Monday, June 11, 2007

another ending

So Steve and I have been watching The Sopranos on DVD for a few years now. We aren't up to speed on this season, since it's not out on DVD yet, but last night while we were eating dinner, we got this hankering to watch the final episode with the rest of the HBO-viewing country. So we put Daniel in his pajamas and packed him into the car and drove up to the Motel 6 in Roseville and rented a room for two hours. (It's the same motel where Liz and I went to see the final episode of Sex and the City a few years ago. God bless Motel 6!) The desk clerk was a nice lady who gave us a deal and only charged us $20. It was so fun and spontaneous! We felt like we were on a little adventure.

I thought the ending was genius. It was sort of ... a non-ending. It just stopped and left them going on with life, only we don't get to see it. They're all in the restaurant, Tony and Carmela, A.J., with Meadow trying to park her car to meet them. Journey's Don't Stop Believing is playing on the jukebox. There are a couple of suspicious guys who could be nobody special but could be there to kill Tony. We don't know, but the tension is fierce. (Actually, I read that one of them was David Chase, the show's creator.) In the final conversation of the series, they're talking about A.J.'s new job, and A.J. reminds Tony about how he told him to remember the good times. (Appropos.) Meadow finally gets her car parked and starts to walk toward the restaurant. My adrenalin was kicked into high gear, wondering if there was going to be a big, climactic scene — and then the screen went dark, and Steve and I thought our cable had gone out at the hotel. We were debating whether to try turning the power off and on again ... but then the credits started to roll, in complete silence.

And that was it. And we sat there, saying, "Huh. Huh?" And that was the brilliant part of it. It was as if David Chase handed the whole thing to us and said, here - it's not mine anymore. Whatever happens next can only happen in your imaginations, and it can be whatever you choose. Me, I choose to think that they had a nice dinner together and went home, and Meadow will get married, and A.J. will get his act together, and maybe Tony'll get indicted or maybe not. Whatever. Their life goes on. I'm glad it didn't wrap everything up into a neat little package of closure and answer all our questions. It would have felt too contrived that way, in retrospect. I thought this ending was perfect for this show.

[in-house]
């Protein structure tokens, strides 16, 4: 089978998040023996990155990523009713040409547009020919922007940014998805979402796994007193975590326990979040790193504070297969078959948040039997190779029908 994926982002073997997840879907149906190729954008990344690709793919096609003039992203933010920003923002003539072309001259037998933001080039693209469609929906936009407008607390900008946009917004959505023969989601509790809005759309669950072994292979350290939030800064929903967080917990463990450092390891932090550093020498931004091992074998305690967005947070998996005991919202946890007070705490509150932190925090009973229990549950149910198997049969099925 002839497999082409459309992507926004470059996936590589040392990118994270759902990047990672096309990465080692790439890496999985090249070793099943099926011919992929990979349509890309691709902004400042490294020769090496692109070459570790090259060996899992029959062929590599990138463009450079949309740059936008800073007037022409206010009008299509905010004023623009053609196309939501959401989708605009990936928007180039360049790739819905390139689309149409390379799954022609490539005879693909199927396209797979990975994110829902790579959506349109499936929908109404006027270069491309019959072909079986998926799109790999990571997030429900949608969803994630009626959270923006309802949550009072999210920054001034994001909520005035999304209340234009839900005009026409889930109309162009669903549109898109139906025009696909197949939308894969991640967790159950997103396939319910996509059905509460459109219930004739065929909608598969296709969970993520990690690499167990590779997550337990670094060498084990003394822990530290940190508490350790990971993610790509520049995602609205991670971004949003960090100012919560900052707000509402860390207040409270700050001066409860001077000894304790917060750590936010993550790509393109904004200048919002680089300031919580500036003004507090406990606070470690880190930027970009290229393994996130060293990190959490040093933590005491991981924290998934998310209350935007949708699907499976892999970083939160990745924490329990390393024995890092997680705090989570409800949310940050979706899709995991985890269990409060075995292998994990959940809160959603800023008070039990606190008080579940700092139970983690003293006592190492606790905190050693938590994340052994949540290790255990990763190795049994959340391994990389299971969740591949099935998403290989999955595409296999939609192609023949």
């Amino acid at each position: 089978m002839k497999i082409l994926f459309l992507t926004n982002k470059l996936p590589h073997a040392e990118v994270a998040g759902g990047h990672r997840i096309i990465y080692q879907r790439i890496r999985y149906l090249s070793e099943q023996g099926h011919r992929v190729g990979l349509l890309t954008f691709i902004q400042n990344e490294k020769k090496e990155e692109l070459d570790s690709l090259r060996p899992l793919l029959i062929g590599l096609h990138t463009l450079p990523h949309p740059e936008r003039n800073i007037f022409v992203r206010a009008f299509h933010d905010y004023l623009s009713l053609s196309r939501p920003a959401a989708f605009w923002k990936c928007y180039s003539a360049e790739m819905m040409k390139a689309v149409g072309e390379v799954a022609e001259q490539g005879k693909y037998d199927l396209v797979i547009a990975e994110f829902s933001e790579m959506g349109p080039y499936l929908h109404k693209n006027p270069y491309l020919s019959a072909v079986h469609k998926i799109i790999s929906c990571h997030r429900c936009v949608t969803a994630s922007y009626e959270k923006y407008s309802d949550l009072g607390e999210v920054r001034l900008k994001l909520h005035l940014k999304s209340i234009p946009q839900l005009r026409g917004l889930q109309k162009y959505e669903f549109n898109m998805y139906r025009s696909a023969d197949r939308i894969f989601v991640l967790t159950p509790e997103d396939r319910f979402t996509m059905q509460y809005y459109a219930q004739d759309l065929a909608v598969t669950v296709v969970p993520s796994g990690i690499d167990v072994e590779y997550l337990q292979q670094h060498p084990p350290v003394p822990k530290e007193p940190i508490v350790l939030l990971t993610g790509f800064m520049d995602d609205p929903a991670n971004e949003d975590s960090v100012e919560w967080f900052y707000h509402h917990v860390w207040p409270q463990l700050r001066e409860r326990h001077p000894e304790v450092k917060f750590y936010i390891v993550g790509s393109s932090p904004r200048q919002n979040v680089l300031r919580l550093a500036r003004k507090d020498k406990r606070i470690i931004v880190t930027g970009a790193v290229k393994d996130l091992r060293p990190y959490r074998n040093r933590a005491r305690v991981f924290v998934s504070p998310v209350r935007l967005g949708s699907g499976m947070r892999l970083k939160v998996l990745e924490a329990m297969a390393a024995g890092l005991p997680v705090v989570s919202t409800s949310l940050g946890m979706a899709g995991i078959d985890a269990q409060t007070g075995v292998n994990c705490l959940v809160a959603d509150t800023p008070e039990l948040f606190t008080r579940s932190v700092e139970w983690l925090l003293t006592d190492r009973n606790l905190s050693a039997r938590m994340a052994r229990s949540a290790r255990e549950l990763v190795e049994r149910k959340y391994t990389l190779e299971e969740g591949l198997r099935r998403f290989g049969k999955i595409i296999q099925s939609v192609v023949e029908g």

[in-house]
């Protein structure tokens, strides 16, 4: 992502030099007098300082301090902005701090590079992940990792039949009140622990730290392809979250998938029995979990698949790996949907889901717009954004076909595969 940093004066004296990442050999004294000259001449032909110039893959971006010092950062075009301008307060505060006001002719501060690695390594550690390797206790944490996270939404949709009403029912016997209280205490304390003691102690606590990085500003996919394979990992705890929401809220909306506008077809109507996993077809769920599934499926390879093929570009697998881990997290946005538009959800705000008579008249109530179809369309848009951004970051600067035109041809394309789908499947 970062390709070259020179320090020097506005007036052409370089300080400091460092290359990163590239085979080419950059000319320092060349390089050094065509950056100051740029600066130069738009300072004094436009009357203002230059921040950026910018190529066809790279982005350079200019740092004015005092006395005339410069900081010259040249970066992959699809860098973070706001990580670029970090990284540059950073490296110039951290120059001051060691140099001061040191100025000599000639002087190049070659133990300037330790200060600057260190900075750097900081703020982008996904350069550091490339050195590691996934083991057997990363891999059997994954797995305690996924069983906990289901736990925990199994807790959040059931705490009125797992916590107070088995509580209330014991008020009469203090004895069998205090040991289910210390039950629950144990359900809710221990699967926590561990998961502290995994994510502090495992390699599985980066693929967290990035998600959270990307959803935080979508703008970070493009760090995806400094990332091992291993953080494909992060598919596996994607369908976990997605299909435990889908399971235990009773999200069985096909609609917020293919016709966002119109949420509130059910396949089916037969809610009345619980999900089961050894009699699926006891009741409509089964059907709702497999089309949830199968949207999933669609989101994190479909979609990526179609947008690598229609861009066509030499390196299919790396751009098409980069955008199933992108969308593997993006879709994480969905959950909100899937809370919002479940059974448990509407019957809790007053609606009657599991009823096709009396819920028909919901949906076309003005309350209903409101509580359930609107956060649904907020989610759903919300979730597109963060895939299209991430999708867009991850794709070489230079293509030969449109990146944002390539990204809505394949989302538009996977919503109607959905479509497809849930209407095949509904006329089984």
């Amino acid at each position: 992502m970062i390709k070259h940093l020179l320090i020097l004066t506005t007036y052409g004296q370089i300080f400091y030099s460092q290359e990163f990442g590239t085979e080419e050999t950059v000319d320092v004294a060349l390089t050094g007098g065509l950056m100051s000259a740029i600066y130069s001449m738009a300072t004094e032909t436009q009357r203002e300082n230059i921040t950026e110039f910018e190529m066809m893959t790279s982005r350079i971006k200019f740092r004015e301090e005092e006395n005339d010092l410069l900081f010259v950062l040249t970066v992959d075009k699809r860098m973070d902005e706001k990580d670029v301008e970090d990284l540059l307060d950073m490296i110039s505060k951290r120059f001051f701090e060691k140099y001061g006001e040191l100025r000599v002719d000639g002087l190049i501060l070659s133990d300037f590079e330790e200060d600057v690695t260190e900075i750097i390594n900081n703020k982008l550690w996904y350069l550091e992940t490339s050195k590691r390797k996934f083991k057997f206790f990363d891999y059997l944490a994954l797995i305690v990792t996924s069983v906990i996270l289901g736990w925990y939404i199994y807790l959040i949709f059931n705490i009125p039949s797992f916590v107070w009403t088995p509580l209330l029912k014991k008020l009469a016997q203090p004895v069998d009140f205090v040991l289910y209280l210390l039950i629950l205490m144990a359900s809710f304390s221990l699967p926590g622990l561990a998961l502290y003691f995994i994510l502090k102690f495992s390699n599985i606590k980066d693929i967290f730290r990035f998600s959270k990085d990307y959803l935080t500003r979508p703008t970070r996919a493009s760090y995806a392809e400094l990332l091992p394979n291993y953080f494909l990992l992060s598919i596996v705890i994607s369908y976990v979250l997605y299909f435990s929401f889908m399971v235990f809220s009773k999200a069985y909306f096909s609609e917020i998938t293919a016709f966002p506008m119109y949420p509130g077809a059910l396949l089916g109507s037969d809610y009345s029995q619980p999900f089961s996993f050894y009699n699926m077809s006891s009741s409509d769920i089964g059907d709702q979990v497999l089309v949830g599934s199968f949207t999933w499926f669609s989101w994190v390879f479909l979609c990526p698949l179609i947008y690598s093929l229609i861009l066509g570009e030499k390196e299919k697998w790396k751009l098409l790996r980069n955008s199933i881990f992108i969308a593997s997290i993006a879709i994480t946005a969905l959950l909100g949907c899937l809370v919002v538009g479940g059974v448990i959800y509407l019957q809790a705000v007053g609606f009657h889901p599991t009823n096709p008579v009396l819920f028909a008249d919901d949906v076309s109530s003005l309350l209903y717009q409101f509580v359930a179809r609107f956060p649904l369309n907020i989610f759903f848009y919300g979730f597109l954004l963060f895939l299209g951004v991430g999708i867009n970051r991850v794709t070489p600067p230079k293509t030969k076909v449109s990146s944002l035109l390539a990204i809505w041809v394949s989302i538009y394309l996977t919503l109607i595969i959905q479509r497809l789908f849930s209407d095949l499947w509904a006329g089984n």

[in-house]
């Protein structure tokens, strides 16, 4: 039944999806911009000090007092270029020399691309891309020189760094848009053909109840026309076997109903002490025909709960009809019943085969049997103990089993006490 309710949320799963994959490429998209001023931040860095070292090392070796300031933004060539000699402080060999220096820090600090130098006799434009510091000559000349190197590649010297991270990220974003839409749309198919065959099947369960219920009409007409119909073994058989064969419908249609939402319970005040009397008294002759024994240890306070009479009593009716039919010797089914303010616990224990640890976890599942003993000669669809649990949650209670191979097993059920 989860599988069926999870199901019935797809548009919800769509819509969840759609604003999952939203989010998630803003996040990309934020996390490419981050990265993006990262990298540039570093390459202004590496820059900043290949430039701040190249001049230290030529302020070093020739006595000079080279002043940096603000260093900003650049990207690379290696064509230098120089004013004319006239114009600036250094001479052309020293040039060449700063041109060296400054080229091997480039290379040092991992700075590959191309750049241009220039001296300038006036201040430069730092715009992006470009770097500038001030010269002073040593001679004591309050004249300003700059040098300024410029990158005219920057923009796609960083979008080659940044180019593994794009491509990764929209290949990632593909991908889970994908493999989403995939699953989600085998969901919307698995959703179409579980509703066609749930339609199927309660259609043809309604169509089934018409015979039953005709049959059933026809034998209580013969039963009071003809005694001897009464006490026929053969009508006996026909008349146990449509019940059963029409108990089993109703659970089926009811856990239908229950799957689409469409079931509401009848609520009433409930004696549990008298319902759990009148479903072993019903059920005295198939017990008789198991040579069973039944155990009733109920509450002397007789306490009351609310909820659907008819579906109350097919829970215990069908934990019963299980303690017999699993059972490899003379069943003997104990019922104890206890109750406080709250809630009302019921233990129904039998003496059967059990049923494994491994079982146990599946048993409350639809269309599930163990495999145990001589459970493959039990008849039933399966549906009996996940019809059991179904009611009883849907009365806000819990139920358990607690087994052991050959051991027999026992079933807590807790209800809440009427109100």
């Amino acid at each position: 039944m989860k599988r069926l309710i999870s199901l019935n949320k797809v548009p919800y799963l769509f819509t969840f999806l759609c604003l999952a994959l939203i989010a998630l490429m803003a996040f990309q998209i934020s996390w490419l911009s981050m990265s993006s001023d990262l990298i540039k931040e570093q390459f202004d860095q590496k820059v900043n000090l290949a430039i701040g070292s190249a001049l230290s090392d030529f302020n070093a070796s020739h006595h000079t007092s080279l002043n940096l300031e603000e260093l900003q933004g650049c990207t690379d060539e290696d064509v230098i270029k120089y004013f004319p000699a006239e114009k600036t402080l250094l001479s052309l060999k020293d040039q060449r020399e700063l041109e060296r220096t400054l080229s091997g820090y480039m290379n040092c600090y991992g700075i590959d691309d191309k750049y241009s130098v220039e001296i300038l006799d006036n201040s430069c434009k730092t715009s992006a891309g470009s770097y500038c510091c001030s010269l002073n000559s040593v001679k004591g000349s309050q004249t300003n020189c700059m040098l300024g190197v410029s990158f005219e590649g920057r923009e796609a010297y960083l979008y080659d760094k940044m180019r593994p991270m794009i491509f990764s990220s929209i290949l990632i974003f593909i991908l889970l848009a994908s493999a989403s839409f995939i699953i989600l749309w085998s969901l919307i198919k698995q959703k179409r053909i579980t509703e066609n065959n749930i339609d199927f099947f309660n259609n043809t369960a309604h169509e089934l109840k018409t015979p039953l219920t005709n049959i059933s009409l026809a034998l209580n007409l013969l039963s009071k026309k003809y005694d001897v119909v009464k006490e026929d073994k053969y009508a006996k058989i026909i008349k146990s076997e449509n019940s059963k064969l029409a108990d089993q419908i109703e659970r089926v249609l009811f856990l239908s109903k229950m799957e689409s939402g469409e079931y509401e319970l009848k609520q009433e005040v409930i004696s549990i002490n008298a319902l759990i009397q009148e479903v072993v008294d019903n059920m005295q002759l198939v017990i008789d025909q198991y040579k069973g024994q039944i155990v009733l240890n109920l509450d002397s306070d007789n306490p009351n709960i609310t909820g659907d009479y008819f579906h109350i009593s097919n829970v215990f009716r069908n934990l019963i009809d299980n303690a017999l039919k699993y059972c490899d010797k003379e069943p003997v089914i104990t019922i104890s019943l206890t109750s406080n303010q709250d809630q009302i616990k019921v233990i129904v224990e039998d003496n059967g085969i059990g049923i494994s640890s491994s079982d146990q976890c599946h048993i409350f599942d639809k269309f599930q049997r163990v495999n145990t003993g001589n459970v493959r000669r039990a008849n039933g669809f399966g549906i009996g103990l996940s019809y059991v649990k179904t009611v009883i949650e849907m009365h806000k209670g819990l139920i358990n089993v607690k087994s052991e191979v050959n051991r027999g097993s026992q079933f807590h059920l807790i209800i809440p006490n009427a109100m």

6 comments:

liz said...

Ahhhhhhhhhhh! Just wanted to say, I didn't read a word of this entry once I realized it was about the Sopranos. We're in the middle of season 2 and have been desperately trying to avoid all mention of the finale. It's HARD! They are talking about it on the news, CNN, the talk radio station I listen to, my friends' blogs, etc., etc. So far, all I know is that there's an abrupt blackout... but I've managed to avoid learning anything more than that, thank goodness. So don't tell me! ;)

Kristine said...

That's funny. I love that you have almost a secret rendezvous just to watch a season finale. Hey - it's cheaper than picking up the cable channel. Sounds like you guys had a good time.

Ray said...
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Ray said...
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Ray said...

Yes, I don't understand the "I'm canceling HBO" reaction, not in the slightest. They're probably the same people who yelled about the 20 minute dream sequence. But the odd dream bits and disappearing story lines were there from Season 1.

Ending with a Journey song (I read an interview with David Chase yesterday where he talked about pitching it to people, and how they'd wince, and he said, "I know, I know ... but listen" after which they'd get it--I'm guessing due to the "the movie never ends" line) was hilarious in itself, by the way. But I laughed so hard at Pauline's freaking out at the cat, and his statement that cats are "snakes were fur." That made the show for me.

Ray said...

"with fur," rather.